In this blog, our Campaign Manager for England, Andy Nazer, writes about losing his wife Angelica, and how bereavement changed his understanding of loneliness.
In February 2019, Angelica, my partner, wife and best friend died. She’d been living with cancer for 13 years. She was born and raised in Greece and studied in London. She was funny and serious, organised and radiant, with formidable intelligence and intense emotions. She was deeply committed to creating a better world. She was a brave and loving foster parent and it was the greatest privilege to know her, and to be her husband.
The traditional rituals around death allow loved ones and friends to grieve healthily. Grief brings people together. Today, during this damnable coronavirus pandemic, we’re not only robbed of our loved ones, but also of our moments to honour them in a fitting way.
Angelica’s funeral, in contrast to those taking place now, was in a packed crematorium, decorated with spring flowers, a string quartet played her favourite tunes. Friends delivered eulogies, read poems and sang for her. In the Greek Orthodox tradition we held a series of services in Greece, the first a week after her death. Here I first connected with the full force of shared grief. Several hundred attended. I was deeply moved to feel how loved Angelica was, and to be hugged, kissed and blessed by so many.
The next day I flew back from Athens. I was midway across the tarmac at Stansted when I reached for my mobile phone. As always I called Angelica to tell her I had arrived safe. And then I realised. She wasn’t there. No one was there. No one was waiting for me. Tears poured from me, my head spun, I stumbled through the main terminal. I found sanctuary in the car, Angelica’s car. I sat sobbing and for the first time, grief threw its arms around me.
Dealing with loss
I thought I’d prepared myself for Angelica’s death. I’ve known a lot of loss. I’d met many bereaved people through my work, and upon advice from one of them, I commenced counselling sessions. So, if anyone was ready to take this on, it was me. So I thought. But, I’d never imagined grief could have so many dimensions, with both psychological and physical hair-triggers.
People and places, anything, and bang; the grief explodes inside me. Living in this pandemic has drawn me into the loss of Angelica in a deeper way. I try to take a day each week to find the space to process what’s happening.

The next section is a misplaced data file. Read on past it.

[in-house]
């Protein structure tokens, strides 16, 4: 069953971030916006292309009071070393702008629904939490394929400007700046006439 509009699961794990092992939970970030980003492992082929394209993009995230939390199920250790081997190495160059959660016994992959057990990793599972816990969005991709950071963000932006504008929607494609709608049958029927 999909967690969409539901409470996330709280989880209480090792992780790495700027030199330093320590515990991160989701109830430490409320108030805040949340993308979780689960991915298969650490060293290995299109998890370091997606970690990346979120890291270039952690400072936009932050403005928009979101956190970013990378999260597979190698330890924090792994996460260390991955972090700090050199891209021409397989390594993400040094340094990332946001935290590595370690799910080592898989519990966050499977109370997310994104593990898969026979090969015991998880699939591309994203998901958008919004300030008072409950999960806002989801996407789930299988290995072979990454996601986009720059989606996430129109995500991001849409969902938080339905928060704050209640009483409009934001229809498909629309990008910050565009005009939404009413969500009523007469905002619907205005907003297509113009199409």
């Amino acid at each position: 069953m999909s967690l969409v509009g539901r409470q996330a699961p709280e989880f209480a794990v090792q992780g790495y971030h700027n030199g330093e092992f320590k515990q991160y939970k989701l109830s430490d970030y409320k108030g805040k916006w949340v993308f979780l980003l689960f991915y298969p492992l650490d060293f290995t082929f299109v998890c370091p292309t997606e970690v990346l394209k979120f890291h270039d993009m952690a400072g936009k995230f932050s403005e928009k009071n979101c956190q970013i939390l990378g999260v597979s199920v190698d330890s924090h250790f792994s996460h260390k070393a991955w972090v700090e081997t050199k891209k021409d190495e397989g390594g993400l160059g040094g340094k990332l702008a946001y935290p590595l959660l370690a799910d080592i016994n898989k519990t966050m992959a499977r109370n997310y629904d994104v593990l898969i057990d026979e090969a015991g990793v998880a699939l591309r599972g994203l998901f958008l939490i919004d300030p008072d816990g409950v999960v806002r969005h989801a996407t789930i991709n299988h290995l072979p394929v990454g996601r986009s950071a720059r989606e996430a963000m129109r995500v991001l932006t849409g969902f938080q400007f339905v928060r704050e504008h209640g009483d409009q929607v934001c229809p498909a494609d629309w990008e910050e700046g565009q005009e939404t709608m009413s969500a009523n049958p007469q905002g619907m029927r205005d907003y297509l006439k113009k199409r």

I knew loss and grief would be a painful, draining experience, but what I’d totally underestimated was how vulnerable, isolated and lonely it would make me feel. I recall hearing from an older widower how he believed grief opened the door to loneliness and can now appreciate fully just what he meant.
Several of my friends affectionately refer to me as ‘Mr. Loneliness’ – well, I think it’s fair to say that finally Mr. Loneliness met Loneliness.
Angelica’s demise was inevitable and together we made plans for a life for me, without her. But whatever we planned, when the end came, it still felt sudden. We were blessed to have a bed in a hospice – many don’t – surrounded by professionals who radiated compassion and care. And when Angelica’s final moments came I was able to hold her hand and say the words I’d rehearsed a million times in my head and I hope she departed feeling the deep love and respect we held for her.
Contrast this with the thousands suffering their greatest fear. To die alone. Yes, indeed technology is playing a part by bringing people together in their final moments, but imagine the torment of seeing your loved one take their final breaths via an iPad and not be able to reach out
It’s impossible to measure the deep emotional upheaval caused by a loss during this pandemic, and exacerbated by the denial of the closeness and comfort of others, and mourning together. Bereavement is a lonely enough experience. Covid-19 adds another layer to this.
As a society we are afraid to engage with death. Dying is part of life. When the time comes we are often poorly prepared to support those living through bereavement.
Half a million people die each year in the U.K. To send a ‘with sympathy’ card, thoughtful as it is, is not enough. As a society we need to talk, listen and learn more about death. And we need to step forward, rather than retreat. One day your turn will come and you’ll understand.
Andy is sharing his experience of bereavement at our Policy and Research Hub webinar on Thursday 30 April.